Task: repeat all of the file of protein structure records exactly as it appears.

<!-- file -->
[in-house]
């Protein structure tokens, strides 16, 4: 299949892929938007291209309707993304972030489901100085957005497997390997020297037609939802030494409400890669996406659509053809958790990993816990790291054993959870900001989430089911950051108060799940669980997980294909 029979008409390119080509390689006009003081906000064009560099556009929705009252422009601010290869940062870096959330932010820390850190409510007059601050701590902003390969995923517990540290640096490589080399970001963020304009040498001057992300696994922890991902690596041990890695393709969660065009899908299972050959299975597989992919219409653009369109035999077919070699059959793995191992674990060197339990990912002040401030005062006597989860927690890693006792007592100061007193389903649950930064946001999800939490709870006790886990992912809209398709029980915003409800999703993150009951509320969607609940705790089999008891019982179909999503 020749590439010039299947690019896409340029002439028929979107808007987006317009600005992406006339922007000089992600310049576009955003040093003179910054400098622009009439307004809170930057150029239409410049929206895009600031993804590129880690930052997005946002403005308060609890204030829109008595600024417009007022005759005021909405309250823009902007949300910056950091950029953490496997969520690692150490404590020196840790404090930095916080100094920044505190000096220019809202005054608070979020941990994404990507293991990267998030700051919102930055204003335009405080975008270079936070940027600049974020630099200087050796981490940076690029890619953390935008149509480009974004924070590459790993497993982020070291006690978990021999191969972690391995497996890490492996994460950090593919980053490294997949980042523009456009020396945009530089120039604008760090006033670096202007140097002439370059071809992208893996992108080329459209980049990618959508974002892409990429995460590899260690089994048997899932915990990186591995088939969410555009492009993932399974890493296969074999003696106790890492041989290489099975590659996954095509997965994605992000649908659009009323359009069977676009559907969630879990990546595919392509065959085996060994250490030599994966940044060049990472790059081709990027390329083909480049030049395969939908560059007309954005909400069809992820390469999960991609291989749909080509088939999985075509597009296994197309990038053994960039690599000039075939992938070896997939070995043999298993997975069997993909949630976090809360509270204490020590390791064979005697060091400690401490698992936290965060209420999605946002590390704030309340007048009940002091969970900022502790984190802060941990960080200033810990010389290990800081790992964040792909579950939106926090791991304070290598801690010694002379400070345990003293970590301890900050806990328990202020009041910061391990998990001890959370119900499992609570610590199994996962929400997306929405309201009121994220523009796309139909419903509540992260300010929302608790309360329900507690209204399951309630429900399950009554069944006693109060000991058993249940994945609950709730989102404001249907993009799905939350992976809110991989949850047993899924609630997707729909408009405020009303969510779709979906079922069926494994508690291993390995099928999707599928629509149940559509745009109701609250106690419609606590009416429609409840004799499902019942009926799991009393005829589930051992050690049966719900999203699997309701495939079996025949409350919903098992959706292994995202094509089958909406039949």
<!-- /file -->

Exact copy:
[in-house]
């Protein structure tokens, strides 16, 4: 299949892929938007291209309707993304972030489901100085957005497997390997020297037609939802030494409400890669996406659509053809958790990993816990790291054993959870900001989430089911950051108060799940669980997980294909 029979008409390119080509390689006009003081906000064009560099556009929705009252422009601010290869940062870096959330932010820390850190409510007059601050701590902003390969995923517990540290640096490589080399970001963020304009040498001057992300696994922890991902690596041990890695393709969660065009899908299972050959299975597989992919219409653009369109035999077919070699059959793995191992674990060197339990990912002040401030005062006597989860927690890693006792007592100061007193389903649950930064946001999800939490709870006790886990992912809209398709029980915003409800999703993150009951509320969607609940705790089999008891019982179909999503 020749590439010039299947690019896409340029002439028929979107808007987006317009600005992406006339922007000089992600310049576009955003040093003179910054400098622009009439307004809170930057150029239409410049929206895009600031993804590129880690930052997005946002403005308060609890204030829109008595600024417009007022005759005021909405309250823009902007949300910056950091950029953490496997969520690692150490404590020196840790404090930095916080100094920044505190000096220019809202005054608070979020941990994404990507293991990267998030700051919102930055204003335009405080975008270079936070940027600049974020630099200087050796981490940076690029890619953390935008149509480009974004924070590459790993497993982020070291006690978990021999191969972690391995497996890490492996994460950090593919980053490294997949980042523009456009020396945009530089120039604008760090006033670096202007140097002439370059071809992208893996992108080329459209980049990618959508974002892409990429995460590899260690089994048997899932915990990186591995088939969410555009492009993932399974890493296969074999003696106790890492041989290489099975590659996954095509997965994605992000649908659009009323359009069977676009559907969630879990990546595919392509065959085996060994250490030599994966940044060049990472790059081709990027390329083909480049030049395969939908560059007309954005909400069809992820390469999960991609291989749909080509088939999985075509597009296994197309990038053994960039690599000039075939992938070896997939070995043999298993997975069997993909949630976090809360509270204490020590390791064979005697060091400690401490698992936290965060209420999605946002590390704030309340007048009940002091969970900022502790984190802060941990960080200033810990010389290990800081790992964040792909579950939106926090791991304070290598801690010694002379400070345990003293970590301890900050806990328990202020009041910061391990998990001890959370119900499992609570610590199994996962929400997306929405309201009121994220523009796309139909419903509540992260300010929302608790309360329900507690209204399951309630429900399950009554069944006693109060000991058993249940994945609950709730989102404001249907993009799905939350992976809110991989949850047993899924609630997707729909408009405020009303969510779709979906079922069926494994508690291993390995099928999707599928629509149940559509745009109701609250106690419609606590009416429609409840004799499902019942009926799991009393005829589930051992050690049966719900999203699997309701495939079996025949409350919903098992959706292994995202094509089958909406039949």